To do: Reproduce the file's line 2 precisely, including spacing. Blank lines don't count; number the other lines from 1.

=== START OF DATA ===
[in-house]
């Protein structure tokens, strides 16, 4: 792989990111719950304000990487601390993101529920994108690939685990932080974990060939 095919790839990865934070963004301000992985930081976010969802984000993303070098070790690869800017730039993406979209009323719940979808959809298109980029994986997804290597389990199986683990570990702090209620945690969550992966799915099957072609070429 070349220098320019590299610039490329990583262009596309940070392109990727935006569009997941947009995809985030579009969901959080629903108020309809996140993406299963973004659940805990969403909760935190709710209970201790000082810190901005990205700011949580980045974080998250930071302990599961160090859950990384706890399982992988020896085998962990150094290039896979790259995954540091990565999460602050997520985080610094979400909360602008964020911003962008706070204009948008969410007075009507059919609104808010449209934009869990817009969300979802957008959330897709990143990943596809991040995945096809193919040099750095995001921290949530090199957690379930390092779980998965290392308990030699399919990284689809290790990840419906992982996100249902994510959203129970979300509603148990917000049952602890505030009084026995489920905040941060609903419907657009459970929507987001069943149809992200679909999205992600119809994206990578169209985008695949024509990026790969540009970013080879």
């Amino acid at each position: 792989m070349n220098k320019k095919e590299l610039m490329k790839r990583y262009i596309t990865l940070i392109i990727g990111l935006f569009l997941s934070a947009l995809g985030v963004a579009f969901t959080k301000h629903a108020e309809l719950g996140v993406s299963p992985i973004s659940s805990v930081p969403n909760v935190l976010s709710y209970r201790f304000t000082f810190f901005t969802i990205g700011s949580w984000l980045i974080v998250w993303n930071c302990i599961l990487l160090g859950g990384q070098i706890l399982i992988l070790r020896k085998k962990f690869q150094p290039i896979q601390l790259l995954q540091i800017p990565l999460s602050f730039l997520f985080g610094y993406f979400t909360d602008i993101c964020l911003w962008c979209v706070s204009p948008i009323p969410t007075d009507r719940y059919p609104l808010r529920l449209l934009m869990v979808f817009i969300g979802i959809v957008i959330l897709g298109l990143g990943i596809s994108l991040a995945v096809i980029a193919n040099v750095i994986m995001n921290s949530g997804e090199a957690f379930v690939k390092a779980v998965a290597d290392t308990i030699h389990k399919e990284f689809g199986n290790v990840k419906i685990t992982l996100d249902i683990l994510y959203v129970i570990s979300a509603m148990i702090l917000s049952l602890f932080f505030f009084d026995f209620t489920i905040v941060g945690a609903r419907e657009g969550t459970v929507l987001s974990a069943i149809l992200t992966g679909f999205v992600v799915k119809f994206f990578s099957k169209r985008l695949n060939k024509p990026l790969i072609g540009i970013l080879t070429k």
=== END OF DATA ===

């Protein structure tokens, strides 16, 4: 792989990111719950304000990487601390993101529920994108690939685990932080974990060939 095919790839990865934070963004301000992985930081976010969802984000993303070098070790690869800017730039993406979209009323719940979808959809298109980029994986997804290597389990199986683990570990702090209620945690969550992966799915099957072609070429 070349220098320019590299610039490329990583262009596309940070392109990727935006569009997941947009995809985030579009969901959080629903108020309809996140993406299963973004659940805990969403909760935190709710209970201790000082810190901005990205700011949580980045974080998250930071302990599961160090859950990384706890399982992988020896085998962990150094290039896979790259995954540091990565999460602050997520985080610094979400909360602008964020911003962008706070204009948008969410007075009507059919609104808010449209934009869990817009969300979802957008959330897709990143990943596809991040995945096809193919040099750095995001921290949530090199957690379930390092779980998965290392308990030699399919990284689809290790990840419906992982996100249902994510959203129970979300509603148990917000049952602890505030009084026995489920905040941060609903419907657009459970929507987001069943149809992200679909999205992600119809994206990578169209985008695949024509990026790969540009970013080879």